“Please don’t mistake my understanding of the factors that led me to killing another person as an excuse to what I did,” Hays said. “I made a choice and am paying for that.”
Hays described the negative effects of drugs and alcohol on his life, how that substance abuse contributed to the downfall of his marriages, disconnected him from reality and reinforced his criminal thinking. Hays said that rehabilitative programs taught him how to stay mindful, identify and process his emotions and get an understanding of how people and communities are impacted by crime.
“Those causative factors that you talk about, what led you to crime, is what I talk about in the DA’s office,” said FIAB member Vandrick Towns. “Once I became honest with myself, I freed myself from the guilt and shame of going from a star athlete to a murderer. I now have a responsibility to myself and to the world. I see you guys as being accountable for your actions.”
Assistant District Attorney Marissa Rodriguez added, “This has been a remarkable journey. We get a useful perspective from the FIAB. I don’t know anywhere else where we can sit down together and get this kind of learning. It’s like we’re all a family and have been impacted.”
Gascón told the inmates that bringing his staff to San Quentin helps them to get grounded and gives them an experience that enables them to make public safety decisions in ways that are more effective.
“Holding people accountable is needed for re-entry,” Gascón said. Speaking to the inmates, he added, “What you are doing here is of incredible value. I think any of you, with the right support, could make a big difference outside of prison.”
FIAB member Troy Williams said, “I always feel awkward coming back inside prison. I’m here to represent what a rehabilitated person looks like to the other side. Sometimes, when I’m talking to people, they are wondering if the change they are seeing in me is real. So, I am overwhelmed with joy that you’re able to articulate what you’re doing—that you have your heads on right.”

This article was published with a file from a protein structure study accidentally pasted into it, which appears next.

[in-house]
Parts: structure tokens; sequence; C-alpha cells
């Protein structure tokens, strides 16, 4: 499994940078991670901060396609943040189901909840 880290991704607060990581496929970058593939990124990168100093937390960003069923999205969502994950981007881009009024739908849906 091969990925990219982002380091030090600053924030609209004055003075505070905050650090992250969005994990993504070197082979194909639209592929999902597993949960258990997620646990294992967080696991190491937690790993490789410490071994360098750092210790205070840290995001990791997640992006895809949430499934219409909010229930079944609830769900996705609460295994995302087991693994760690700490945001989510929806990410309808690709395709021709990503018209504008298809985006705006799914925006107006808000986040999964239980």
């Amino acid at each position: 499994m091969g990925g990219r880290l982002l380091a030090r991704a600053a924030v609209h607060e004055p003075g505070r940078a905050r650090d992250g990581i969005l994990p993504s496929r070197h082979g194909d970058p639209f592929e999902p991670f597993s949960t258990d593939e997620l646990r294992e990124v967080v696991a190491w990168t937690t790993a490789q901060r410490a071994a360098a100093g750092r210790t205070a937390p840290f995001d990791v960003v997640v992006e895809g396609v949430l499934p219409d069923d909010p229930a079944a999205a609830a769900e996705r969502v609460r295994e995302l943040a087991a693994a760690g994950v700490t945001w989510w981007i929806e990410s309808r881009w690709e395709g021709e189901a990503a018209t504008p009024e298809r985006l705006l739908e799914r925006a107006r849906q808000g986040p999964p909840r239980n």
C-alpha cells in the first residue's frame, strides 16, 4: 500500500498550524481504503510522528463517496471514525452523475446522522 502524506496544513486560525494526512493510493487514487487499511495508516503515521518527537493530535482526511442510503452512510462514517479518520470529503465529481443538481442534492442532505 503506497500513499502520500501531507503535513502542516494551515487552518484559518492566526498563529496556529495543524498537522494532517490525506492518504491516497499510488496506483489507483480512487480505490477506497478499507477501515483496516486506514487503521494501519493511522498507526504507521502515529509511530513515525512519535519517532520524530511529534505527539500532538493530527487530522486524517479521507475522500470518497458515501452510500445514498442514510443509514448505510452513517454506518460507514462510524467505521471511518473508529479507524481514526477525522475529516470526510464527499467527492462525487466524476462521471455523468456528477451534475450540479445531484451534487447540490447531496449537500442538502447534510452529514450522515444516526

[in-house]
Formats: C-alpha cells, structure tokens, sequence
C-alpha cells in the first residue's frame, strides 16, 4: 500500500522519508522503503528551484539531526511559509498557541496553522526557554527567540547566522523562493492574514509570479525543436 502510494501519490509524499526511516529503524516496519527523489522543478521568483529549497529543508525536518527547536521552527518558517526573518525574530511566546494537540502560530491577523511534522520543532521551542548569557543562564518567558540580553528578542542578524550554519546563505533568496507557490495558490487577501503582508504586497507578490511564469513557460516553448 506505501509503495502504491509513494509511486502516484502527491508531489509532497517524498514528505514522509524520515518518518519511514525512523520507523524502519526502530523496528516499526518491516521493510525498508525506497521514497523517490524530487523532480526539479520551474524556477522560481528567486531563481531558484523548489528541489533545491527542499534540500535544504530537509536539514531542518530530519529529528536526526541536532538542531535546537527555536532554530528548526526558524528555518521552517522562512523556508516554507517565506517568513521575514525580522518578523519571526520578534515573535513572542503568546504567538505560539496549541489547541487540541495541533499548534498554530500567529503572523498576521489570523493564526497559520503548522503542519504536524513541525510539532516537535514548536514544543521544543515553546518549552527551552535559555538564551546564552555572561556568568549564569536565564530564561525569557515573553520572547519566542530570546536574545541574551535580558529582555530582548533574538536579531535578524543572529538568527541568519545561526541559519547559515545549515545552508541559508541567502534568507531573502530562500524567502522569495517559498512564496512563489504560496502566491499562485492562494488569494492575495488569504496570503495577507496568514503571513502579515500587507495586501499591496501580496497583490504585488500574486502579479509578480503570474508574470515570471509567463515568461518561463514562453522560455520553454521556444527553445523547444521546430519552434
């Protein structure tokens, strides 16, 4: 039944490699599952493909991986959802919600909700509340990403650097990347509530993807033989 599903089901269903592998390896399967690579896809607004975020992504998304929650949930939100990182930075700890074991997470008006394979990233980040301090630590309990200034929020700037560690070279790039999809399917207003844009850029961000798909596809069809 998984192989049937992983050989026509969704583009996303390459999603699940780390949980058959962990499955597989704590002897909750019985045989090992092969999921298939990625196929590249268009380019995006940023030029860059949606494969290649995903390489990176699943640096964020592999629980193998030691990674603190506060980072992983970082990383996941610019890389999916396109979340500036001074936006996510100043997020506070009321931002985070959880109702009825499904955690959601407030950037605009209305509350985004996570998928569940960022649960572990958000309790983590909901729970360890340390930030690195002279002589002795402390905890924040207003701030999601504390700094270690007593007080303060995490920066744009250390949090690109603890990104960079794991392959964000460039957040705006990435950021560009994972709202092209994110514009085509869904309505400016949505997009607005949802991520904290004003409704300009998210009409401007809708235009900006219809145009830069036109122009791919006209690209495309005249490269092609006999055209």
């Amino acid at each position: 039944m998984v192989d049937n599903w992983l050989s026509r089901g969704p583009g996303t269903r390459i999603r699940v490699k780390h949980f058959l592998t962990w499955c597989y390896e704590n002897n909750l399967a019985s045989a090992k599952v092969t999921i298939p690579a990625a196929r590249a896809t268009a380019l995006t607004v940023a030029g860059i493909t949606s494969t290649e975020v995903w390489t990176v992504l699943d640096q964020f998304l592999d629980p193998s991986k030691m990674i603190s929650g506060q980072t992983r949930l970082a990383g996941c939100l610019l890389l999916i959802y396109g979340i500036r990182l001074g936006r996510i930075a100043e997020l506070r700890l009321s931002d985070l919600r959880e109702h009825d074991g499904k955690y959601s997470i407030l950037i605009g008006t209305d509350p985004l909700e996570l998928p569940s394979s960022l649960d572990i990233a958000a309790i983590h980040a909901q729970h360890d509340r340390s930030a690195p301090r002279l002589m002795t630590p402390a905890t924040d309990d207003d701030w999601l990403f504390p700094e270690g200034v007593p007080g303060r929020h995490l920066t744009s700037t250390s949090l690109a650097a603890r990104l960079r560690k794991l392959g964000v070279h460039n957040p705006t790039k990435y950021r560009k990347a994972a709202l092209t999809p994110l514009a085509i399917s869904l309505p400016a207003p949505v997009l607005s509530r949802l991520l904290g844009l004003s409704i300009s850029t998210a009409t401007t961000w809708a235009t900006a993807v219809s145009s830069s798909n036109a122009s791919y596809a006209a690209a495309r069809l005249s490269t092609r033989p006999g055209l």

FIAB member Kim Carter, executive director of the Time For Change Foundation, told her circle members, “I have women coming out of prison after serving 20-25 years. There’s so much for them to learn, like how to use a phone, and other kinds of technology. Something as simple as how to turn on a microwave—they’re seeing all of these changes in the world.”
Carter added, “To the men in here, there’s family out there for you to get back to. They need you. There’s women out there trying to rebuild a community, and they need people like you to help. We need everyone on the free side of society to understand. It is missing men with the perspective you all have. You owe us to come home and put your footprint in the community.”
Gascón said that these kinds of meetings are an opportunity to educate prosecutors to look beyond prosecuting.
“It’s great if we do this in San Francisco, but greater if it spreads,” Gascón said. “We incarcerate more people in the United States than any other country in the world. Even though there will always be a place for custody, at the rate we are doing it, it’s socially irresponsible and financially unsustainable.
Executive Editor Arnulfo T. Garcia created the San Quentin News Forum after listening to District Court Judge Thelton Henderson’s suggestion that the public needs to come inside San Quentin to observe the vast amount of programs inmates take to advance their rehabilitative efforts.
The first forum brought Assistant District Attorney Marisa Rodriguez, along with several of her colleagues from the San Francisco District Attorney’s Office. After relaying what she learned to San Francisco District Attorney, Gascón, he attended the second forum four months later.
Gascón, impressed by the knowledge gained from participating in the forum, created the Formerly Incarcerated Advisory Board.
The June 30 event was the fourth time that members of the San Francisco District Attorney’s Office attended a forum.
Other San Quentin News Forums have brought together judges, teachers and even United States Congresswoman Jackie Speier for interactions with the men of San Quentin.